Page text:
When we were little, there was one pudding that my non-pudding-making mother would occasionally make: pavlova. We would watch it being made, placed carefully into a low oven. We were barely allowed to watch it whilst it cooked, so keen was the fear of cracking. When it came out, little fingers weren’t permitted to pry or poke. Then it was crowned with cream and accoutrements, and placed in the back porch – desperately tempting, and absolutely forbidden. I thought it was the most impossibly glamorous pudding.
It’s raining today, in case you hadn’t noticed. I’ve just filed a long piece about the best pudding to make in high summer and bright sunshine, and now it is raining with blustery gusto. Oh British summer, how you toy with me.
I bought a huge punnet of nectarines this week. One of those punnets that is designed to ‘ripen in the fruit bowl’, which sounds, when you’re in the cold aisle of a supermarket, like a dream: you will have soft fruit gradually ripening as the week progresses, for you to pluck at whim, your kitchen gently scented by the heady, sweet, honeyed perfume. Imagine Eden with formica kitchen units, and you’re approaching what I envisaged in the fruit aisle.
We’ve been decorating a lot recently. Despite moving into the house we now live in in October last year, and endless trips to Homebase, we are still sanding, still painting, and still making trips to the timber yard at 6:30 am. I am not a gracious decorator. I have little to no idea what I’m doing, so await instruction, and then moan about whatever task I’ve been given. The prospect of cooking at the end of these long, sweaty, dusty days is not one I want to entertain.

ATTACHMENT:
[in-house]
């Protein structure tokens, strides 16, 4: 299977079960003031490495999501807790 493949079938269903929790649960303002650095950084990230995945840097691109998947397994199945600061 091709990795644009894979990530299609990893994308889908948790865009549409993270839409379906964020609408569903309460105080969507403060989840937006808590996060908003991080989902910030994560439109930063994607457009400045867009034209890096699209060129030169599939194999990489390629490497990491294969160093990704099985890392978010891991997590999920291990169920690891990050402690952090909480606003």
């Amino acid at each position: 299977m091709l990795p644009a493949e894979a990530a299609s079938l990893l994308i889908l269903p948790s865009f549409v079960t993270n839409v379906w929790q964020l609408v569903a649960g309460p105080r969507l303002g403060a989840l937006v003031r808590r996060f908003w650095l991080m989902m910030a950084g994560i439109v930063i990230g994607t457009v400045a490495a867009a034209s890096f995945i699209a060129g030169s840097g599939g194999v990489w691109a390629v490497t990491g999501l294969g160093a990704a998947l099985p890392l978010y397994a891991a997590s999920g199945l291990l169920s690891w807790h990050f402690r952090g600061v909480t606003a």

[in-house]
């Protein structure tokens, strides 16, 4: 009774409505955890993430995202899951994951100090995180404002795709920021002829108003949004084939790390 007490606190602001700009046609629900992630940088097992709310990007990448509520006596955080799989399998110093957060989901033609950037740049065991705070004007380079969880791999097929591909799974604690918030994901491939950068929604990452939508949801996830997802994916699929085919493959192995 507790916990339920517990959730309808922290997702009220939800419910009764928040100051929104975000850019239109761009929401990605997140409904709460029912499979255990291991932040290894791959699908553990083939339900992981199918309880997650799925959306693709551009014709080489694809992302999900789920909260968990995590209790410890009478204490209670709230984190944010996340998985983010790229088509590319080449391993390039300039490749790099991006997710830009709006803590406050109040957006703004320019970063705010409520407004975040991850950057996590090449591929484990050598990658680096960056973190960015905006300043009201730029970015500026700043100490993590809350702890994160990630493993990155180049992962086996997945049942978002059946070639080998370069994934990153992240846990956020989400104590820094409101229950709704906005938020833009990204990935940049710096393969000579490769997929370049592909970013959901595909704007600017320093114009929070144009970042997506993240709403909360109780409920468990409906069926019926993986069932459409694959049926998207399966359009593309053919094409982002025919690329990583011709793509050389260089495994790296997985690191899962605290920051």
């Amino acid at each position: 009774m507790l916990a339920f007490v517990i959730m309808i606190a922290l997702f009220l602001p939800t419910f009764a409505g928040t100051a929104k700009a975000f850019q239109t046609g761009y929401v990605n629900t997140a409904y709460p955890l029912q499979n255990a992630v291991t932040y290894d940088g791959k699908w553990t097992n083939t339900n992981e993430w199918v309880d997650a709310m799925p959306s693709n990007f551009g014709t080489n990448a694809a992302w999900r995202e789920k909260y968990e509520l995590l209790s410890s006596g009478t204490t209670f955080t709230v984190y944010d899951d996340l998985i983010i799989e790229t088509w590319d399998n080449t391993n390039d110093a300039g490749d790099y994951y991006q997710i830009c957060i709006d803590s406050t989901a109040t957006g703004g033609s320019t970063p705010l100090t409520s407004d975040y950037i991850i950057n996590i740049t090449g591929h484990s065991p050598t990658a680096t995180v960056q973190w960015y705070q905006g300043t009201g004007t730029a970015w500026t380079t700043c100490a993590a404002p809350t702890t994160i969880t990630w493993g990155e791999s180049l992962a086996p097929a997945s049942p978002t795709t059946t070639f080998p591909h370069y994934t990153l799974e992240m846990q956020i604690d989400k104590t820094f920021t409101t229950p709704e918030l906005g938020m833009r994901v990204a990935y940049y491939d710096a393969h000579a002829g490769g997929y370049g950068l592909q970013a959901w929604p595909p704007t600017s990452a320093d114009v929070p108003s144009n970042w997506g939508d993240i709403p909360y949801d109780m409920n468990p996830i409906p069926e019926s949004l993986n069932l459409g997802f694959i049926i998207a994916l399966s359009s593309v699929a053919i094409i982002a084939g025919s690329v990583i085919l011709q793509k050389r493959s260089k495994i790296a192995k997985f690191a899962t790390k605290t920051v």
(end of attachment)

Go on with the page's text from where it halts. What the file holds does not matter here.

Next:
And when I feel like that, I make these: speedy, spicy, peanut butter noodles.
We spent the last weekend in Edinburgh with my goddaughter and her parents. Friends from college days who, having actually put their money where their mouths are, and produced a real live human baby, I now deem impossibly grown up.
It must have been twenty years ago that I first tried mussels on holiday, but I’m not sure I’ve ever been able to shake off the sophistication I felt when eating moules mariniére for the first time.
Lately, I have dreamt in custard. Lying in bed last night, I could have sworn I could smell the faint boozy hum of vanilla, the richness of eggs and cream. It’s not surprising. Over the last month, custard and I have become pretty well – if reluctantly – acquainted.
This week has not gone to plan. There wasn’t even a particularly clear plan from which it could veer, but veer it did, when I found myself on Tuesday morning stuck on the floor of my landing having slipped a disc.
My childhood was littered with quiche. Mostly quiche lorraine, from Marks and Spencer, served with baked beans and chips. It was my mother’s ultimate comfort supper and I was, without fail, a little brat about it. I was adamant that I didn’t like quiche, despite demolishing it whenever it was put in front of me.
Almost six years ago to the day, I completed my graduate diploma in law. A month later, I secured pupillage at a fantastic set of chambers, and prepared myself for a lifetime of criminal law. I was absolutely certain that I wanted to be a criminal barrister for the rest of my working life. But, four months ago, I handed in my notice. And yesterday, I left the bar.